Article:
Tuesday, July 8, 2008

On Alternating Days...

In the entire festival, we have a lot of people playing multiple roles in multiple shows, and even in just our small cast, "Romeo and Juliet" has many people coming in and out of the show depending on what day it is. We have our first Tybalt, David Zimmerman, for a few performances, and when he's unavailable, our Paris, Justin Oliver, steps into the role of Tybalt, and then "The Bluest Water" cast member Thomas Bell steps into his shoes. All of this requires extra effort on the parts of Justin and Thomas, because they both must master multiple roles, multiple people, multiple situations and, perhaps most importantly, multiple texts. But Rachel Marcussen, a recent recipient of a degree in Theatre from Liberty University, and I have been having an experience that's simultaneously similar and different.

Due to my own conflicting vacation plans, Rachel and I were cast in the same two roles (Gregory and Servant 1, on the minor side of importance) so that during the two weeks I was gone--during run-throughs no less: am I crazy?--Rachel would be able to run our roles on her own. For performances, we would alternate nights, one of us playing Gregory one night and the servant the next, etc.

Unfortunately, once the servant parts had been doled out, Gregory and Servant 1 actually ended up appearing in most of their scenes together, making it harder for Rachel to cover the majority of our two roles in my absence. From what I can tell, the cast dealt with it marvelously (as far as the show's concerned--I know the emotional state of my fellow actors was excruciatingly destroyed after two weeks of no Kirin), but this also added another layer onto Rachel's and my own personal experience.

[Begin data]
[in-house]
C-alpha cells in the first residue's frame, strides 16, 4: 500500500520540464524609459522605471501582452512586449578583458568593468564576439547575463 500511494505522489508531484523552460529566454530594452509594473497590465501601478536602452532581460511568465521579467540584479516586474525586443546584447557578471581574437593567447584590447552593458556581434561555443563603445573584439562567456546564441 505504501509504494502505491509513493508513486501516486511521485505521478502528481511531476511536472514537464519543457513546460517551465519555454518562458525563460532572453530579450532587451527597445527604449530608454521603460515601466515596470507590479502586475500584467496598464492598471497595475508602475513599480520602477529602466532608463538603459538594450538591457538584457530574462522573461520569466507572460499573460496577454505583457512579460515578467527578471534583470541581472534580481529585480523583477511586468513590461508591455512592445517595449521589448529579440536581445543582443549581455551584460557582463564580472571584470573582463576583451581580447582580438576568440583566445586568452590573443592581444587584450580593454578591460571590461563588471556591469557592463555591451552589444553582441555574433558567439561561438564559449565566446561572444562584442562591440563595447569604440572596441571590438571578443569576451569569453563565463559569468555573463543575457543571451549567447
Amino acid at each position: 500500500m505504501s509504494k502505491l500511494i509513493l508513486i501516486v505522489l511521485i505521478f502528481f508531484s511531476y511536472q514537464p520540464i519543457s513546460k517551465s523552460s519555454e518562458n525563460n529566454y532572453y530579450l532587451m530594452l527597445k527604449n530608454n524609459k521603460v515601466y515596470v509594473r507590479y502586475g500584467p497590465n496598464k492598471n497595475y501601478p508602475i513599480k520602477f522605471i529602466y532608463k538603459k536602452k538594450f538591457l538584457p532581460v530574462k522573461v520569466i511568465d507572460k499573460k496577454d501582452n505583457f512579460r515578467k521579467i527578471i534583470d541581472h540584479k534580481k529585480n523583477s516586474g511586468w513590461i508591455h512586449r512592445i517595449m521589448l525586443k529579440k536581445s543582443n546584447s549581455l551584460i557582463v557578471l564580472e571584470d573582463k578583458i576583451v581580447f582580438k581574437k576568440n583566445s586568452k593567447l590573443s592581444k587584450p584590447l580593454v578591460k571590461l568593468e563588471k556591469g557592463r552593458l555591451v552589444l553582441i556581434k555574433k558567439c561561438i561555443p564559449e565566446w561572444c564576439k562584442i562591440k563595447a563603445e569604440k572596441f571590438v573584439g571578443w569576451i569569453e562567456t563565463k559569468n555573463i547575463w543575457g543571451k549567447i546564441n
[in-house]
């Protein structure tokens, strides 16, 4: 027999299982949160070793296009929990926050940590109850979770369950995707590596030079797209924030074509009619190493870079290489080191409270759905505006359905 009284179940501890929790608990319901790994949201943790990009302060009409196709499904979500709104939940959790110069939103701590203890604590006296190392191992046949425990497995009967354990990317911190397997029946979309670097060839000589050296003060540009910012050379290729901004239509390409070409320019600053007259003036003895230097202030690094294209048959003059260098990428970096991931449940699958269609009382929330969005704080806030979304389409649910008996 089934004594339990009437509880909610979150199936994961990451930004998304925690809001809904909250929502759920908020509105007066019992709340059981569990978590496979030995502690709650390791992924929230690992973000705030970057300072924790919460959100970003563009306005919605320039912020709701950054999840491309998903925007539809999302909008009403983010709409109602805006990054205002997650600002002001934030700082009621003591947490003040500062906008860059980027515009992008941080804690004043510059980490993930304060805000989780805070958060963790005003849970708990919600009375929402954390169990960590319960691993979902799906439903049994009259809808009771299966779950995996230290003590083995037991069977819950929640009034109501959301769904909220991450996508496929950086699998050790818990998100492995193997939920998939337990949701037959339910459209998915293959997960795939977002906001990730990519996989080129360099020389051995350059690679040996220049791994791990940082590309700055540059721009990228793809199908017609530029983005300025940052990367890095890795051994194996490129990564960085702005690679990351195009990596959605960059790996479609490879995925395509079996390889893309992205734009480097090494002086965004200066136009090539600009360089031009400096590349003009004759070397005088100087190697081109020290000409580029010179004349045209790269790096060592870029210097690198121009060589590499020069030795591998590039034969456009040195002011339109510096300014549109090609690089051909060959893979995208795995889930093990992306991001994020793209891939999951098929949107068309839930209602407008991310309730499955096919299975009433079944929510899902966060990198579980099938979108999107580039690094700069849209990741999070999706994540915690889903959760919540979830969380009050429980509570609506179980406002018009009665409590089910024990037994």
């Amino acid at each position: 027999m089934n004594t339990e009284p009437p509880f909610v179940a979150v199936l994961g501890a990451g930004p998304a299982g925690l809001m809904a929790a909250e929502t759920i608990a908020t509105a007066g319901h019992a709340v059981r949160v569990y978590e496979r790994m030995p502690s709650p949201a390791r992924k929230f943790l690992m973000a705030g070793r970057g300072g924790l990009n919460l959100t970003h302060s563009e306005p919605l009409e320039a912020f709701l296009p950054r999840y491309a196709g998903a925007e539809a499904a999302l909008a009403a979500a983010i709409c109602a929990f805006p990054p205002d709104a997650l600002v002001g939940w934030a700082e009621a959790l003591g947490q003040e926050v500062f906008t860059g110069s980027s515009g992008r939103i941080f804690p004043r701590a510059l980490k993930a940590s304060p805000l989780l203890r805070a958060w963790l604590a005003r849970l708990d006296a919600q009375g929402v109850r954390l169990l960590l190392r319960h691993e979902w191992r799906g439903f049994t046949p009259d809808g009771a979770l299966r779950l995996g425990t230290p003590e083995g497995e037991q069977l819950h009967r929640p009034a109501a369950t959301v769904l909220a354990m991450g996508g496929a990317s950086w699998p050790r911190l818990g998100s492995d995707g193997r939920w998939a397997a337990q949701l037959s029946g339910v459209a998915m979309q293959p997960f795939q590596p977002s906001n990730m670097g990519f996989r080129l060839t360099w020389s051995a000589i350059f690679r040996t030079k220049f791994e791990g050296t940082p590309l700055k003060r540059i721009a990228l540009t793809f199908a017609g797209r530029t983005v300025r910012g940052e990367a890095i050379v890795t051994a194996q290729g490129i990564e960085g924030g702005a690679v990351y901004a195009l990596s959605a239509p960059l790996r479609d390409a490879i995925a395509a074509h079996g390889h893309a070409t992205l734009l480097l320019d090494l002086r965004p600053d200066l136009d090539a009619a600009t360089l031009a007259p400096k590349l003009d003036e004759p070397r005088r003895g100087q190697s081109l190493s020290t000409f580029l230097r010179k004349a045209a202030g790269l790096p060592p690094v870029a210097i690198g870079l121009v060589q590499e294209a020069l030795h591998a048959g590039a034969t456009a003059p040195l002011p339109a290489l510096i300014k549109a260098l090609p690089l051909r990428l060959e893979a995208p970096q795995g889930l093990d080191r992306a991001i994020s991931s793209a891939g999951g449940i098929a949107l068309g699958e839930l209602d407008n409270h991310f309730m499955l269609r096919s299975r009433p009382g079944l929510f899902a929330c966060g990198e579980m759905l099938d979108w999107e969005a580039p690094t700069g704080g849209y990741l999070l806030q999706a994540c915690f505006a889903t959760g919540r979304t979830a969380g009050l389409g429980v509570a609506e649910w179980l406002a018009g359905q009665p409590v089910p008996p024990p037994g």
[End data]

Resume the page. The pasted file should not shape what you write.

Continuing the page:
It is difficult to switch roles from night to night. More work has to go into the actor's journey, because the actor is forced to maintain more and often completely different emotions and reactions. However, to switch roles within scenes every other night presents its own difficulties entirely. Much more work has to go into the sheer organization of each role; entrances and exits must be carefully catalogued, blocking must be distinctly remembered, and the order of everything has to be carefully ingrained--and that doesn't even include memorization or character work.

But Rachel and I have worked together fairly well. From the beginning, we had an amiable agreement about how rehearsals should go, most obviously with us alternating in and out of roles even during the earliest rehearsals. When it got closer to my departure, Rachel was more than happy to let me take over most rehearsals, and was just as ready to inform me about any changes that had been made once I got back. Most of the discretion has been left up to us, so here and there, she and I have had conversations about tweaking a few things to make it easier on ourselves, or deciding which role the added-in lines go to, etc. The hardest part for the both of us occured during my absence, of course: I was standing in a veranda in Italy, doing my best to work through scenes by myself and memorize the order of scenes without watching them, while Rachel was stuck attempting to pick up the slack of an extra part while still having to maintain whatever role she was actually playing in rehearsal.

Now, as we head into R&J performances, I think the both of us have gotten the order and character work down; both dress rehearsals went smoothly for us. This just means all of our show attendees have to come twice, and that is definitely not a bad thing.

Kirin McCrory
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